While a company spokeswoman couldn’t give the details, she did admit that Dollhouse is in talks with the label to develop separate denim lines to reflect each girl’s style. Also in the works: appearances by today’s hottest young R&B singers, Ashanti and Brandy, at the Dollhouse sections at Macy’s Herald Square and Nordstrom’s South Coast Plaza locations for autographs on Sept. 7 and 21, respectively.
Ash said he plans to sign more licenses in the coming months to add to the mix of handbags, lingerie and shoes already licensed. The company continues its quest for a licensee to work on a Dollhouse home collection.
“With licensing, you really have to be careful to find the right people who understand the merchandise,” he stated.
Last but not least, the company’s New York showroom was recently redesigned in order to showcase apparel with accessories.
l A popular brand in the Eighties, New York-based Jordache relaunched just a couple of years ago with a new image to mark its comeback.
Today, according to Michael Riego, senior vice president of advertising at Jordache, business is building. Sure, it helps that the vintage trend is in full force. But according to Riego, the brand not only has an exclusive junior denim collection with Wal-Mart (which began in 1996) exceeding the company’s projections by 20 percent, but it also produces Gasoline jeans and the Fubu ladies collection. Even more recently, it launched a higher-end denim line, also carrying the Jordache label.
“The jeans are now carried in department stores,” Riego said. “It used to be only in specialty. The high-end price point is now a million-dollar business for us.”
Also on tap is a new television and print ad campaign planned for fall. This will be the company’s second round of ads since the relaunch. Last year, Jordache reintroduced itself with a print and TV campaign that capitalized on its retro feel.
While the new print campaign broke in September issues of teen magazines like Teen People, YM and Seventeen, the TV spots will air beginning in October. Since the TV ads have yet to be finalized, Riego said he couldn’t release details, but did say it will be a play on reality TV. As for advertising the high-end label, ads will appear in Latina and Honey magazines, as well as on billboards in Manhattan.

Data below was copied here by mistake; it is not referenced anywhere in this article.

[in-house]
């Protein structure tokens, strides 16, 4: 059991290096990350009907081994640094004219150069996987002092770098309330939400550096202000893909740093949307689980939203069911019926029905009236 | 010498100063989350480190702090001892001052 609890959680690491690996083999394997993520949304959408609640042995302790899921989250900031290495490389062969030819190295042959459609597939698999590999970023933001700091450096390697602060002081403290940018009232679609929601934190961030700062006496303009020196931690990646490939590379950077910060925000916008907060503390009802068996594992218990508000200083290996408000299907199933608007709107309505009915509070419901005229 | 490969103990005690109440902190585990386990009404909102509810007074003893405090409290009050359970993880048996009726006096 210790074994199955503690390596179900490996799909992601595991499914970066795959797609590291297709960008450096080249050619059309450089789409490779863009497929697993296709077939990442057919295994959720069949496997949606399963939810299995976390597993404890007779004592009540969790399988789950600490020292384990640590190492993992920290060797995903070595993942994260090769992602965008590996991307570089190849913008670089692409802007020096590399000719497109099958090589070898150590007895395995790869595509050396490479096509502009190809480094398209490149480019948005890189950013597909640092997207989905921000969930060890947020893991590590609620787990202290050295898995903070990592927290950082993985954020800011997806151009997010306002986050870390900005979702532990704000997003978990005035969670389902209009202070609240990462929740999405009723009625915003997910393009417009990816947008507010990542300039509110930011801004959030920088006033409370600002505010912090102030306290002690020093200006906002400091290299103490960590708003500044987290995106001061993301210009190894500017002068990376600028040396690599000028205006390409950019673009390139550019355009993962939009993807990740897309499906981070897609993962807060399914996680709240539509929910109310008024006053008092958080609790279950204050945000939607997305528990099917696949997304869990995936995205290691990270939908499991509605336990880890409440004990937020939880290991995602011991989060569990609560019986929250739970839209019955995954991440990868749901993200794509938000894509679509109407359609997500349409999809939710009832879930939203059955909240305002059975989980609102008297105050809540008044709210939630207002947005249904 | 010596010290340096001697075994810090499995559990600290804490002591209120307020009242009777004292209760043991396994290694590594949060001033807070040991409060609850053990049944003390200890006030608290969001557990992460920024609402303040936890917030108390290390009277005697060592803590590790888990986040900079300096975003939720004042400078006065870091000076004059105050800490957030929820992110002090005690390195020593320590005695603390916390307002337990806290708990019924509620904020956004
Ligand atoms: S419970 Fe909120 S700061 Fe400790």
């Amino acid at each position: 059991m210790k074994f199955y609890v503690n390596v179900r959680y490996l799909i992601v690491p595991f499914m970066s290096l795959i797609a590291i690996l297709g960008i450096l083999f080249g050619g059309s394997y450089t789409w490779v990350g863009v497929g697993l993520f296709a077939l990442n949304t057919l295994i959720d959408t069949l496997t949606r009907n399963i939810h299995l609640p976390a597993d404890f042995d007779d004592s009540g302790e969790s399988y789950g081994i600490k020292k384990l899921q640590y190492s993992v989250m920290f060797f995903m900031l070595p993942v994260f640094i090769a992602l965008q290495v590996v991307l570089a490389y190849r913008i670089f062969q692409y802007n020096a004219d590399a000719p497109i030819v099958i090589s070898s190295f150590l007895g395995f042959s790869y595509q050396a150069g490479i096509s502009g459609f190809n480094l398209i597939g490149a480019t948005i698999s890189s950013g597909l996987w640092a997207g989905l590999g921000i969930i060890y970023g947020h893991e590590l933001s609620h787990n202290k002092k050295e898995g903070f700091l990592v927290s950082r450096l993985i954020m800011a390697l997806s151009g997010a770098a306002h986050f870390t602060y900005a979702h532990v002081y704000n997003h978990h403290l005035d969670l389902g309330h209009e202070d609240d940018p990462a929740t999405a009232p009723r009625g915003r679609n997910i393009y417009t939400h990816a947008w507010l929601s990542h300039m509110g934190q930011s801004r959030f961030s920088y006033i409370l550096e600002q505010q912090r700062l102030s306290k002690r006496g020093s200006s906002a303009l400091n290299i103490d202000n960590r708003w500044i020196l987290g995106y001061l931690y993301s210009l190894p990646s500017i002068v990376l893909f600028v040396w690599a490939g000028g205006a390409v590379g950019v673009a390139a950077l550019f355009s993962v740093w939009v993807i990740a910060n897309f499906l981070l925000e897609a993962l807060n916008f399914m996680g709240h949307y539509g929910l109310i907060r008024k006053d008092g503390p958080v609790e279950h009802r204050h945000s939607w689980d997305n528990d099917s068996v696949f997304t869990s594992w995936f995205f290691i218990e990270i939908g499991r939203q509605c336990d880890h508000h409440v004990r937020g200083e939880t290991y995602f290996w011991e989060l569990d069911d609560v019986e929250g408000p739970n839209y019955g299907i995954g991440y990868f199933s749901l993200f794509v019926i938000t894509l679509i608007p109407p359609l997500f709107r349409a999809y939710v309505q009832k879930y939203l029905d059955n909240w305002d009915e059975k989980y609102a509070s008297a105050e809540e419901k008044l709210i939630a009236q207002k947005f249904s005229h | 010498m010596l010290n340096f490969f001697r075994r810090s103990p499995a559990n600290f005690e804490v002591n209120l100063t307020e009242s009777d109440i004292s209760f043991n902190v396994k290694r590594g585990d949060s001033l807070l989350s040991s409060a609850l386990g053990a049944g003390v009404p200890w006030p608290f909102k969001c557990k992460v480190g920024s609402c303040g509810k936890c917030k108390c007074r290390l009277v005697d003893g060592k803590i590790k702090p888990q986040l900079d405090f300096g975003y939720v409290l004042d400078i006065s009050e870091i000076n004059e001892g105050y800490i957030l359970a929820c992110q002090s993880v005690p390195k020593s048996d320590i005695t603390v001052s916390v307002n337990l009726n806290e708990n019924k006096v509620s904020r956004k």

l For Michael Silver, owner and president of Winnipeg, Manitoba-based Silver Jeans, business in the young contemporary category remains on an upswing, but one never knows what might happen.
“I remain cautiously optimistic about business,” Silver said. “As a denim maker who has been around a while, I have seen many brands come and go.”
While Silver said he has seen other vendors go out of business in the past, he doesn’t worry too much about where his company will be in the coming years.
“My business went up for six years straight,” he explained. “And then last year, it went flat. Now it’s up again. I guess when you set your sights lower, you come out higher.”
Silver made some changes in the past year in order to jump-start his numbers, he said. First of all, he has devoted about 1 percent of the company’s volume to print ads in carefully selected books. For example, a print ad featured in a recent issue of Seventeen noted the availability of the Silver brand at Buckle, a junior specialty chain that’s one of Silver Jeans’ best clients.
Also, at the WWDMAGIC show last February, Silver decided to move his booth from the men’s wear side to the women’s wear section of the show.
“When I moved to women’s, I saw really great results,” he said.